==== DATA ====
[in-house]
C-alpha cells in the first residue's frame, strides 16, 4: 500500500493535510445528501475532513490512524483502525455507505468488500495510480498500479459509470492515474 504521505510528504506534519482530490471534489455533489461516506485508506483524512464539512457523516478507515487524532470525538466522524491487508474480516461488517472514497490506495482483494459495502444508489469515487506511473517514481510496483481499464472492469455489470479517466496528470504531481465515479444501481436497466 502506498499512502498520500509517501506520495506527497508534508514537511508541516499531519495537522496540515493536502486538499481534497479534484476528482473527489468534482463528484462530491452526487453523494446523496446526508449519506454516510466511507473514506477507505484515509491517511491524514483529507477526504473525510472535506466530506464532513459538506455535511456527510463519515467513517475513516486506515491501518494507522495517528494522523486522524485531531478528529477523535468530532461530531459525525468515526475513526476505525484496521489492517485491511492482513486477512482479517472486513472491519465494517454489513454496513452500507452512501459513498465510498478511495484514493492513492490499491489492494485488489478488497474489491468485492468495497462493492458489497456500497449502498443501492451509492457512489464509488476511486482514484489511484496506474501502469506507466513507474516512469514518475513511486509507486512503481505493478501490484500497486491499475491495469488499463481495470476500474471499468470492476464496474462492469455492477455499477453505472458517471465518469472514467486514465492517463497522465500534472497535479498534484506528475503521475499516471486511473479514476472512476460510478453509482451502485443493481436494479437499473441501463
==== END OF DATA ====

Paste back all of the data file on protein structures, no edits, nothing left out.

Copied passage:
[in-house]
C-alpha cells in the first residue's frame, strides 16, 4: 500500500493535510445528501475532513490512524483502525455507505468488500495510480498500479459509470492515474 504521505510528504506534519482530490471534489455533489461516506485508506483524512464539512457523516478507515487524532470525538466522524491487508474480516461488517472514497490506495482483494459495502444508489469515487506511473517514481510496483481499464472492469455489470479517466496528470504531481465515479444501481436497466 502506498499512502498520500509517501506520495506527497508534508514537511508541516499531519495537522496540515493536502486538499481534497479534484476528482473527489468534482463528484462530491452526487453523494446523496446526508449519506454516510466511507473514506477507505484515509491517511491524514483529507477526504473525510472535506466530506464532513459538506455535511456527510463519515467513517475513516486506515491501518494507522495517528494522523486522524485531531478528529477523535468530532461530531459525525468515526475513526476505525484496521489492517485491511492482513486477512482479517472486513472491519465494517454489513454496513452500507452512501459513498465510498478511495484514493492513492490499491489492494485488489478488497474489491468485492468495497462493492458489497456500497449502498443501492451509492457512489464509488476511486482514484489511484496506474501502469506507466513507474516512469514518475513511486509507486512503481505493478501490484500497486491499475491495469488499463481495470476500474471499468470492476464496474462492469455492477455499477453505472458517471465518469472514467486514465492517463497522465500534472497535479498534484506528475503521475499516471486511473479514476472512476460510478453509482451502485443493481436494479437499473441501463